Estimating tuberculosis drug resistance amplification rates in high-burden settings

Malancha Karmakar, Romain Ragonnet, David B. Ascher, James M. Trauer, Justin T. Denholm

Research output: Contribution to journalArticleResearchpeer-review


Background: Antimicrobial resistance develops following the accrual of mutations in the bacterial genome, and may variably impact organism fitness and hence, transmission risk. Classical representation of tuberculosis (TB) dynamics using a single or two strain (DS/MDR-TB) model typically does not capture elements of this important aspect of TB epidemiology. To understand and estimate the likelihood of resistance spreading in high drug-resistant TB incidence settings, we used epidemiological data to develop a mathematical model of Mycobacterium tuberculosis (Mtb) transmission. Methods: A four-strain (drug-susceptible (DS), isoniazid mono-resistant (INH-R), rifampicin mono-resistant (RIF-R) and multidrug-resistant (MDR)) compartmental deterministic Mtb transmission model was developed to explore the progression from DS- to MDR-TB in The Philippines and Viet Nam. The models were calibrated using data from national tuberculosis prevalence (NTP) surveys and drug resistance surveys (DRS). An adaptive Metropolis algorithm was used to estimate the risks of drug resistance amplification among unsuccessfully treated individuals. Results: The estimated proportion of INH-R amplification among failing treatments was 0.84 (95% CI 0.79–0.89) for The Philippines and 0.77 (95% CI 0.71–0.84) for Viet Nam. The proportion of RIF-R amplification among failing treatments was 0.05 (95% CI 0.04–0.07) for The Philippines and 0.011 (95% CI 0.010–0.012) for Viet Nam. Conclusion: The risk of resistance amplification due to treatment failure for INH was dramatically higher than RIF. We observed RIF-R strains were more likely to be transmitted than acquired through amplification, while both mechanisms of acquisition were important contributors in the case of INH-R. These findings highlight the complexity of drug resistance dynamics in high-incidence settings, and emphasize the importance of prioritizing testing algorithms which allow for early detection of INH-R.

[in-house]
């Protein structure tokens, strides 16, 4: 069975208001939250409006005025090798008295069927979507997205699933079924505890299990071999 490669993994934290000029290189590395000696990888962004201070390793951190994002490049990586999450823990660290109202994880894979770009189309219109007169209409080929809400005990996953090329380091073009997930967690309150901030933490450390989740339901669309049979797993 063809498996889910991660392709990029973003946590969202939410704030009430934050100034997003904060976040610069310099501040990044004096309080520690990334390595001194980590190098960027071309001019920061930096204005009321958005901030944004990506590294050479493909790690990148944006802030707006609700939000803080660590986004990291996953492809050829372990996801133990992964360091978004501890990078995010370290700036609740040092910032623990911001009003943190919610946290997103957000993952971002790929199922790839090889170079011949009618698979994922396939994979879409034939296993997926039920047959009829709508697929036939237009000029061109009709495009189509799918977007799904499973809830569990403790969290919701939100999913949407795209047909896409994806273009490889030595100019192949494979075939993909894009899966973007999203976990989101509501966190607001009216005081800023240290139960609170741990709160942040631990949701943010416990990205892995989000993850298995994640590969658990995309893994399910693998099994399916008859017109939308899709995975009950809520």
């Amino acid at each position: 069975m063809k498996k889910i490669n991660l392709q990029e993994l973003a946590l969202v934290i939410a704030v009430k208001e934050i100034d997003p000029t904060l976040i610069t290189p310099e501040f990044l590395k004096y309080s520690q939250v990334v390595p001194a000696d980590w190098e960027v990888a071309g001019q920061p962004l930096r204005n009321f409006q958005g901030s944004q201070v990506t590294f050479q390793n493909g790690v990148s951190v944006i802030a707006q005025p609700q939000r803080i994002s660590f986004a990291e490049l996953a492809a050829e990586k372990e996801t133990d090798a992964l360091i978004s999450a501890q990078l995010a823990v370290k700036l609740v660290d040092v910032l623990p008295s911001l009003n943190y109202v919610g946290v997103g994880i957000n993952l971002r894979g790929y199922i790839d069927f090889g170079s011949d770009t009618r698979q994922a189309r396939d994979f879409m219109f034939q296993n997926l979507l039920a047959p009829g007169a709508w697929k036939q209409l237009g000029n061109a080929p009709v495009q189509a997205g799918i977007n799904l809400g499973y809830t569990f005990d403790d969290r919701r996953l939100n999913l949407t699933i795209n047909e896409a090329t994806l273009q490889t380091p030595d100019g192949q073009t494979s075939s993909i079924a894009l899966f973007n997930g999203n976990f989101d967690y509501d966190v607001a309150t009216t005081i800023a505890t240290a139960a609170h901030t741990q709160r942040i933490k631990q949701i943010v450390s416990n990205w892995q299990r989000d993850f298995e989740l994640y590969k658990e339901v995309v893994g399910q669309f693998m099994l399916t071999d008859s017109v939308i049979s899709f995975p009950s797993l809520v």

Original languageEnglish
Article number82
Number of pages12
JournalBMC Infectious Diseases
Issue number1
Publication statusPublished - Dec 2022


  • Drug resistant tuberculosis
  • Epidemiological modelling
  • Fitness cost
  • Resistance amplification
  • Tuberculosis transmission dynamics

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